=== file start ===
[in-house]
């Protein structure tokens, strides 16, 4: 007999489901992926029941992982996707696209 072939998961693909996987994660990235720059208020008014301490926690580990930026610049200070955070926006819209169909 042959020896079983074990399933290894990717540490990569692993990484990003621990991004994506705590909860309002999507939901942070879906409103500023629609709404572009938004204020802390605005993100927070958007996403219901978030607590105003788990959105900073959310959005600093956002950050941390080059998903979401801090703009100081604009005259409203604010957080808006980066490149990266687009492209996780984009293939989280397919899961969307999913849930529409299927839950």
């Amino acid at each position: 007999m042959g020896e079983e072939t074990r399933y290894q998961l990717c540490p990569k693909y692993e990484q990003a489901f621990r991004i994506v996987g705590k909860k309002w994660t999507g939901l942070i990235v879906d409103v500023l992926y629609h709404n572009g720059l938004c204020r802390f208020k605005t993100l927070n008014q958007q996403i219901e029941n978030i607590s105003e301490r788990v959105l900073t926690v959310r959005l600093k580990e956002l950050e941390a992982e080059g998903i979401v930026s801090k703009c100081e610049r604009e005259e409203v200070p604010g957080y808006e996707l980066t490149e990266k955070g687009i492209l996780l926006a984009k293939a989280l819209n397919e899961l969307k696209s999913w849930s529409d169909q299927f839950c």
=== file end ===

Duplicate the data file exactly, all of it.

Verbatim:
[in-house]
């Protein structure tokens, strides 16, 4: 007999489901992926029941992982996707696209 072939998961693909996987994660990235720059208020008014301490926690580990930026610049200070955070926006819209169909 042959020896079983074990399933290894990717540490990569692993990484990003621990991004994506705590909860309002999507939901942070879906409103500023629609709404572009938004204020802390605005993100927070958007996403219901978030607590105003788990959105900073959310959005600093956002950050941390080059998903979401801090703009100081604009005259409203604010957080808006980066490149990266687009492209996780984009293939989280397919899961969307999913849930529409299927839950």
């Amino acid at each position: 007999m042959g020896e079983e072939t074990r399933y290894q998961l990717c540490p990569k693909y692993e990484q990003a489901f621990r991004i994506v996987g705590k909860k309002w994660t999507g939901l942070i990235v879906d409103v500023l992926y629609h709404n572009g720059l938004c204020r802390f208020k605005t993100l927070n008014q958007q996403i219901e029941n978030i607590s105003e301490r788990v959105l900073t926690v959310r959005l600093k580990e956002l950050e941390a992982e080059g998903i979401v930026s801090k703009c100081e610049r604009e005259e409203v200070p604010g957080y808006e996707l980066t490149e990266k955070g687009i492209l996780l926006a984009k293939a989280l819209n397919e899961l969307k696209s999913w849930s529409d169909q299927f839950c």